Football playoffs highlight LHSAA's agenda

BATON ROUGE (AP) — Since January, when Louisiana High School Athletic Association member principals passed a proposal that

mandates split football championships, there have been several notable meetings and dates.

The next big date looming is Wednesday. That's when the LHSAA's executive committee begins its annual three-day summer meeting

at the organization's offices.

It also could be the day when the LHSAA board finalizes some all-important details for the 2013 football playoff plan that

divides schools based on select or nonselect school status.

"We're going to come in and look at the recommendations the school-relations committee made," LHSAA President Todd Guice of

Ouachita High said. "And from there, I'd like to think we'll be able to make some decisions. We owe it to our schools, the

athletes and fans to have something in place."

Wednesday's Baton Rouge meeting starts at 1

p.m., and a series of recommendations regarding the split plan and other

select/nonselect

school issues are among the first items the executive committee

will attempt to tackle.

The executive committee also will decide on its two-year host championship sites for five sports, including baseball and boys

and girls basketball on Wednesday. The executive committee also is set to meet at Thursday and again on Friday.

"The meeting is going to revolve around

those things," LHSAA Executive Director Kenny Henderson said of the

select/nonselect

issues and championship proposals. "We've got your other typical

housecleaning things that we do every summer. And we've got

a couple of requests, but nothing as important as those two

items."

One "house cleaning" item to note will be Henderson's recommendation on the hiring of an assistant executive director to replace

Rhonda Dreibelbis, who retired after the 2012-13 sports seasons.

Henderson said he has completed the interview process and is prepared to make that recommendation to the executive committee

Wednesday.

Guice said the executive committee will not

look to postpone implementation of the split playoff plan that passed by

a 206-119

margin by principals. For now, only one thing is certain: Select

and nonselect teams will compete together in districts before

branching off into separate playoffs.

The key issues will be deciding how many divisions there will be for select schools and where charter schools fall in this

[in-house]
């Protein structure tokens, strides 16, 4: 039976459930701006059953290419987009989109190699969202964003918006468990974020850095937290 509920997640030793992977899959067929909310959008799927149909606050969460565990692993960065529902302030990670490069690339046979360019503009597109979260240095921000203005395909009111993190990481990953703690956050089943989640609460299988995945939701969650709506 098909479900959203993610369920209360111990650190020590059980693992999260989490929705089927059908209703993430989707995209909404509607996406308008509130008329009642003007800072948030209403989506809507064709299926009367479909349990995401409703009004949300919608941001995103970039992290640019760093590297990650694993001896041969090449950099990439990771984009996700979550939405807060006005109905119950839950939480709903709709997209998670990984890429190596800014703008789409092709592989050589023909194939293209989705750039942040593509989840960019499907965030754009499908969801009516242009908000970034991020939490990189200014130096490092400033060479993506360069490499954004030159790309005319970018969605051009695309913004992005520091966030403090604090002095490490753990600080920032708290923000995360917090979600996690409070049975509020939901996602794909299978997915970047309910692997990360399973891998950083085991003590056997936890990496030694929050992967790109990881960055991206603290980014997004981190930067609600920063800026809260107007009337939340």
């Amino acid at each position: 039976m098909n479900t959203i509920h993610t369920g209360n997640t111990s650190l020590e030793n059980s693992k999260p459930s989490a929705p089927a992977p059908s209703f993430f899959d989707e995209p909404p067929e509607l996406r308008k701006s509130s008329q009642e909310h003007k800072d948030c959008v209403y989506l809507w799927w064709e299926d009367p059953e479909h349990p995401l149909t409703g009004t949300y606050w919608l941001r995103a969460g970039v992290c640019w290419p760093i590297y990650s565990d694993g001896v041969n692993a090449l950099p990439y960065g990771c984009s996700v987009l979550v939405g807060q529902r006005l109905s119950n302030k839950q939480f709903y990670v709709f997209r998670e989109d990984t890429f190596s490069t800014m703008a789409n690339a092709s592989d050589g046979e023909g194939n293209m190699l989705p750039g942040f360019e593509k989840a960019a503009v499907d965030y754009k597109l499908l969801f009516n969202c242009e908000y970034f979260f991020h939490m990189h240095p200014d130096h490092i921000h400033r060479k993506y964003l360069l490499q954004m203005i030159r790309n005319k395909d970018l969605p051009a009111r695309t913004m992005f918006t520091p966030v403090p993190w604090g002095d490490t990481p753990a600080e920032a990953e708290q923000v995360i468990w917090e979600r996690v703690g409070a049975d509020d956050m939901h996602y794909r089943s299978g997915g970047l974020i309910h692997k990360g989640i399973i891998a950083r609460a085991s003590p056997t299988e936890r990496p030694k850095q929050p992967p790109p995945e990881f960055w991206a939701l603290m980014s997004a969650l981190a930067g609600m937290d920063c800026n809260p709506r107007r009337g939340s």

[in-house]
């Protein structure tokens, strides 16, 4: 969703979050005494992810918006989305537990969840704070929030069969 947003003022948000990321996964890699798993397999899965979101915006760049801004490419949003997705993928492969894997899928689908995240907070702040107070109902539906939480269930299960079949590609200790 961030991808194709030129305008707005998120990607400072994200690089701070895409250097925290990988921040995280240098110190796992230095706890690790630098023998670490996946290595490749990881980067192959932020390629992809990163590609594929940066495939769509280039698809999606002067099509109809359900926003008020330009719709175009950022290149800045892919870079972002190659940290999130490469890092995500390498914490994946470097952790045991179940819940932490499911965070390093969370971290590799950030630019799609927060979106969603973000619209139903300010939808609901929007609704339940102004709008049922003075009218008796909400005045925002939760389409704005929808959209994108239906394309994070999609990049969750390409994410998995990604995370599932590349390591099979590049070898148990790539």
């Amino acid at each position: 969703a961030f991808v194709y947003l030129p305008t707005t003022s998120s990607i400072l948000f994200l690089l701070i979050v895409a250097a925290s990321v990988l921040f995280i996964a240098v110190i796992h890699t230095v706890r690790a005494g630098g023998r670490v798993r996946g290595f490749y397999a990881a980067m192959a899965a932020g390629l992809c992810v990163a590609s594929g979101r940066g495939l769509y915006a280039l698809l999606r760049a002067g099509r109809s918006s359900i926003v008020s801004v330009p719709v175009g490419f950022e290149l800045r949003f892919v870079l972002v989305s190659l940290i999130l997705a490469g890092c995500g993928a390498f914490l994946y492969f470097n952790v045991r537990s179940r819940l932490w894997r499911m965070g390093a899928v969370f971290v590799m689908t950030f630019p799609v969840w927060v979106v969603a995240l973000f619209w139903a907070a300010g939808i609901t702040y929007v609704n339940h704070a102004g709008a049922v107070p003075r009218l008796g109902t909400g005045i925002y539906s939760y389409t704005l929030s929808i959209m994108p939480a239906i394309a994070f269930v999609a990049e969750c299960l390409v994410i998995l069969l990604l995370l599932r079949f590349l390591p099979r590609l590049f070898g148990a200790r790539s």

mix.

Guice and Henderson praised the work of the school-relations committee, which hashed out 11 recommendations during a two-day

meeting in late April.

LHSAA leaders noted the school-relations

committee may not be done yet. The school-relations group made up of

select and nonselect

school representatives is scheduled to meet Tuesday afternoon and

Wednesday morning before the start of the summer meeting.

Henderson said those meetings will be closed to the media and the

public.

"One important recommendation the school-relations committee made was that the vote in January should be honored this year,"

Guice said. "You had select and nonselect members who felt very strongly about that. The question is how do we do that?"

The proposal passed in January calls for five football championship divisions for 242 nonselect, or traditional public schools;

and two for select schools, a group made up of private, magnet, laboratory, charter and dual-curriculum schools.

Since then, the school-relations committee recommended offering five select championship divisions and to remove charter schools

that have open enrollment policies from the list of select schools.

"We're going to come in and review what we

put together at the last meeting," school-relations committee chairman

Mike Boyer

of Teurlings Catholic said. "Part of the reason for the five

divisions was a concern about needing to follow the LHSAA constitution,

which says football should be contested in five classes. Some

people on the committee may have a new ideas, and there could

be another plan added."

The LHSAA staff has researched the charters of its member charter schools and has identified 11 New Orleans area schools that

will be moved to the nonselect category, Henderson said.

Defending Class 4A football champion Edna Karr is one of two schools still to be evaluated. Baton Rouge's most notable charter

school, Madison Prep, was deemed a select school.

Henderson said the status of dual-curriculum

schools won't be a major factor. Only two dual-curriculum schools,

Baton Rouge-based

Scotlandville and Shreveport's C.E. Byrd, have submitted

percentages that will make them select schools.

The process to evaluate dual-curriculum schools is ongoing. To be deemed select, a dual-curriculum school must draw at least

25 percent of its enrollment from outside a traditional attendance zone.